Supporters also say that many Native American tribes are honored to have teams named for them. Cambridge, another town north of Albany, still calls its teams the Indians. And they have support from some local Native Americans. "I feel like when the Cambridge school is representing itself as the Indians, they're doing it in a positive kind of way," says David Honyoust, an Oneida chief. "They're making it good to be a Cambridge Indian in sports. They aren't making fun."

At Eastern Michigan University (EMU) in Ypsilanti, Mich., the sports teams used to be called the Hurons, after the Huron Indians of that region. In the early 1990s, the regents of the school voted to switch the name to the Eagles.

Descendants of the Hurons were not consulted about the switch and disagreed with the decision because they said that the name was an honor to their people. Despite the efforts of the Huron-Wyandotte Association of Southern Michigan and Huron chiefs from Oklahoma and Canada, the school did not reverse its decision.

Central Michigan University (CMU) lies less than 150 miles north of EMU, in Mount Pleasant, Mich. But the story at CMU is quite different. CMU sports teams are also named for an Indian tribe, the Chippewas, but unlike EMU, they continue to use their Indian name. As at EMU, the tribe supports the use of the Indian name. "The team name helps people recognize that we're a tribe in the middle of Michigan," says Frank Cloutier, a spokesman for the Saginaw Chippewa tribe.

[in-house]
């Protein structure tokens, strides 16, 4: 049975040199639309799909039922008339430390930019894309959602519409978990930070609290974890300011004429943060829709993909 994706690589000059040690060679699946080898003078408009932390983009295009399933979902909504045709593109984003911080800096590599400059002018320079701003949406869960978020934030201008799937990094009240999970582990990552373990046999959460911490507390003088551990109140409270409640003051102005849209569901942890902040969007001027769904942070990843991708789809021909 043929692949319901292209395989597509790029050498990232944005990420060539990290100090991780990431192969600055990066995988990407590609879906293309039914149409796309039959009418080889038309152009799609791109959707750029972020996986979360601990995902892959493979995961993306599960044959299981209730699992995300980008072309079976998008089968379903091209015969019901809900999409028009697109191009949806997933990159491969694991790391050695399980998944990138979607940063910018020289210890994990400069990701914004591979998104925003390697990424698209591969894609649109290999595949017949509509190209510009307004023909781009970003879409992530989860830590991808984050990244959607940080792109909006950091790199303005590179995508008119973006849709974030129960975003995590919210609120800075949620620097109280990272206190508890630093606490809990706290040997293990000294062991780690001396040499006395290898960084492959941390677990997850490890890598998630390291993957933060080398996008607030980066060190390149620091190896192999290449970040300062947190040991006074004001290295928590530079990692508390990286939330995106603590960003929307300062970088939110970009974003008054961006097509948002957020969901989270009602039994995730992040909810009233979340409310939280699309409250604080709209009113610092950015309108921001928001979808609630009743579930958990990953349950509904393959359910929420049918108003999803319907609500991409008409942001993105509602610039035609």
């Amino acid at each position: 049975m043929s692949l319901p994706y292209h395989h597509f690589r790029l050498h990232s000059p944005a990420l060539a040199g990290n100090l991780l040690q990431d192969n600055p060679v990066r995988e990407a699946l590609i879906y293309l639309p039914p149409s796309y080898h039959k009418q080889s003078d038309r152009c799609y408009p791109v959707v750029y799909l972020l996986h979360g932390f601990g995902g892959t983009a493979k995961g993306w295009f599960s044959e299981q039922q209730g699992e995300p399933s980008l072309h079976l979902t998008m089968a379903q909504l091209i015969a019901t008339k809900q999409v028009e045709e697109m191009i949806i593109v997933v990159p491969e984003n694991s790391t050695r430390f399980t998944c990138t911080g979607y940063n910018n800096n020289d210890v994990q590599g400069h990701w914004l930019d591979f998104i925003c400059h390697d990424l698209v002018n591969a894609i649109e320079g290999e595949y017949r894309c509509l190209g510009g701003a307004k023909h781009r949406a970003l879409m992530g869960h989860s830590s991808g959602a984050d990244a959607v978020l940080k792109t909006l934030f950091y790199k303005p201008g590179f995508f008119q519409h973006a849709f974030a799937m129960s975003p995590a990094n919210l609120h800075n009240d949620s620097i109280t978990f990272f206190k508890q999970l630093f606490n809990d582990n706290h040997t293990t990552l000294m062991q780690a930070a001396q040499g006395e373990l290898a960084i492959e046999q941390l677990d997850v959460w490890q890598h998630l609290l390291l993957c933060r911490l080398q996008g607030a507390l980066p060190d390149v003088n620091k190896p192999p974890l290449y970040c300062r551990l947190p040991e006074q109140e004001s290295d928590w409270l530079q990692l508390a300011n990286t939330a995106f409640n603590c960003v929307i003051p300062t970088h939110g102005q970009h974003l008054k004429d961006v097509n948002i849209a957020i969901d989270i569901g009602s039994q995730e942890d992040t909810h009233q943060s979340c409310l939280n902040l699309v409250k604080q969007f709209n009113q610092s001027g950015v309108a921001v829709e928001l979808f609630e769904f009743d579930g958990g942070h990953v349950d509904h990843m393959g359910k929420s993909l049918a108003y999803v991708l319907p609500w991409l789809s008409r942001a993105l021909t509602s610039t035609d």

Experts say that sensitivity on the part of schools using Native American imagery is essential. School administrators at CMU work with the tribe to ensure that the name is used respectfully. For instance, the school has agreed not to use an image of a Chippewa on its logo. And fans at games do not beat drums in the stands or do the tomahawk chop.

Another example of a school and tribe that have cooperated is Florida State University (FSU) and the Seminole tribe. While some criticize FSU for using the Seminole as its mascot, the tribe has actually worked very closely with the school. For instance, the tribe helped the school design the Seminole costume that an FSU student wears during football games. And the mascot, named Chief Osceole, is named for a real Seminole chief who fought federal soldiers during the 1830s.

Some supporters also point out that teams and schools would incur a considerable expense in changing names and mascots. For a professional team, the burden might not be so bad, because it can market apparel with their new logo and likely make more money in the process, analysts say. But college and, in particular, high school teams often simply lack the funds to go through a name and mascot change, proponents note.